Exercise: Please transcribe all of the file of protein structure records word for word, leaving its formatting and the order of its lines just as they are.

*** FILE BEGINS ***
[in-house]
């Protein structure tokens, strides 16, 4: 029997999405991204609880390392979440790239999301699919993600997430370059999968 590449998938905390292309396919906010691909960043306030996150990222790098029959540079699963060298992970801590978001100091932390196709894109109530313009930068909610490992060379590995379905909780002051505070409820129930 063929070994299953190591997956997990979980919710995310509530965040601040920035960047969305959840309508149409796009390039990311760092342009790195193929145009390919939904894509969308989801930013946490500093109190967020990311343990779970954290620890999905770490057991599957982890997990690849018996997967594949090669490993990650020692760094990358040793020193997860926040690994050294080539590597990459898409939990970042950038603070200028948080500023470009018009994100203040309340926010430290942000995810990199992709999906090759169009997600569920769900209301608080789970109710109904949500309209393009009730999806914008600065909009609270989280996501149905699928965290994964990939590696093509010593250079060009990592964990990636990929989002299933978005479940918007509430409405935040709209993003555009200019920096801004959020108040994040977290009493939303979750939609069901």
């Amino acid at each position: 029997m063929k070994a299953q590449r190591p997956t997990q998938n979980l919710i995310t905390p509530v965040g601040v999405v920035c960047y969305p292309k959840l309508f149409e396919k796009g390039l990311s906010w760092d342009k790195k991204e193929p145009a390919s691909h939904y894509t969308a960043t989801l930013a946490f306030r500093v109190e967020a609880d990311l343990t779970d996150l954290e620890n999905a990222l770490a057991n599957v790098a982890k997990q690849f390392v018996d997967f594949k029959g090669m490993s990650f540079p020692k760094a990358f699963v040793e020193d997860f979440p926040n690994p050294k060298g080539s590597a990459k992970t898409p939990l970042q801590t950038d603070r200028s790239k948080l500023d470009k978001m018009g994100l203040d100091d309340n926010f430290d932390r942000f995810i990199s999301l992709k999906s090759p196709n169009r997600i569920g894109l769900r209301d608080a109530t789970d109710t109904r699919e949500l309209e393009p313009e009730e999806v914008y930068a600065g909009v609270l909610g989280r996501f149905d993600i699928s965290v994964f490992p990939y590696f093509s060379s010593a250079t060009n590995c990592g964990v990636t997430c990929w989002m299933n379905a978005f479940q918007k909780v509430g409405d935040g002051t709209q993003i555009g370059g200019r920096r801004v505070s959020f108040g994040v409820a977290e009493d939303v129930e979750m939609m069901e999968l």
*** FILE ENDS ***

[in-house]
């Protein structure tokens, strides 16, 4: 029997999405991204609880390392979440790239999301699919993600997430370059999968 590449998938905390292309396919906010691909960043306030996150990222790098029959540079699963060298992970801590978001100091932390196709894109109530313009930068909610490992060379590995379905909780002051505070409820129930 063929070994299953190591997956997990979980919710995310509530965040601040920035960047969305959840309508149409796009390039990311760092342009790195193929145009390919939904894509969308989801930013946490500093109190967020990311343990779970954290620890999905770490057991599957982890997990690849018996997967594949090669490993990650020692760094990358040793020193997860926040690994050294080539590597990459898409939990970042950038603070200028948080500023470009018009994100203040309340926010430290942000995810990199992709999906090759169009997600569920769900209301608080789970109710109904949500309209393009009730999806914008600065909009609270989280996501149905699928965290994964990939590696093509010593250079060009990592964990990636990929989002299933978005479940918007509430409405935040709209993003555009200019920096801004959020108040994040977290009493939303979750939609069901």
């Amino acid at each position: 029997m063929k070994a299953q590449r190591p997956t997990q998938n979980l919710i995310t905390p509530v965040g601040v999405v920035c960047y969305p292309k959840l309508f149409e396919k796009g390039l990311s906010w760092d342009k790195k991204e193929p145009a390919s691909h939904y894509t969308a960043t989801l930013a946490f306030r500093v109190e967020a609880d990311l343990t779970d996150l954290e620890n999905a990222l770490a057991n599957v790098a982890k997990q690849f390392v018996d997967f594949k029959g090669m490993s990650f540079p020692k760094a990358f699963v040793e020193d997860f979440p926040n690994p050294k060298g080539s590597a990459k992970t898409p939990l970042q801590t950038d603070r200028s790239k948080l500023d470009k978001m018009g994100l203040d100091d309340n926010f430290d932390r942000f995810i990199s999301l992709k999906s090759p196709n169009r997600i569920g894109l769900r209301d608080a109530t789970d109710t109904r699919e949500l309209e393009p313009e009730e999806v914008y930068a600065g909009v609270l909610g989280r996501f149905d993600i699928s965290v994964f490992p990939y590696f093509s060379s010593a250079t060009n590995c990592g964990v990636t997430c990929w989002m299933n379905a978005f479940q918007k909780v509430g409405d935040g002051t709209q993003i555009g370059g200019r920096r801004v505070s959020f108040g994040v409820a977290e009493d939303v129930e979750m939609m069901e999968l």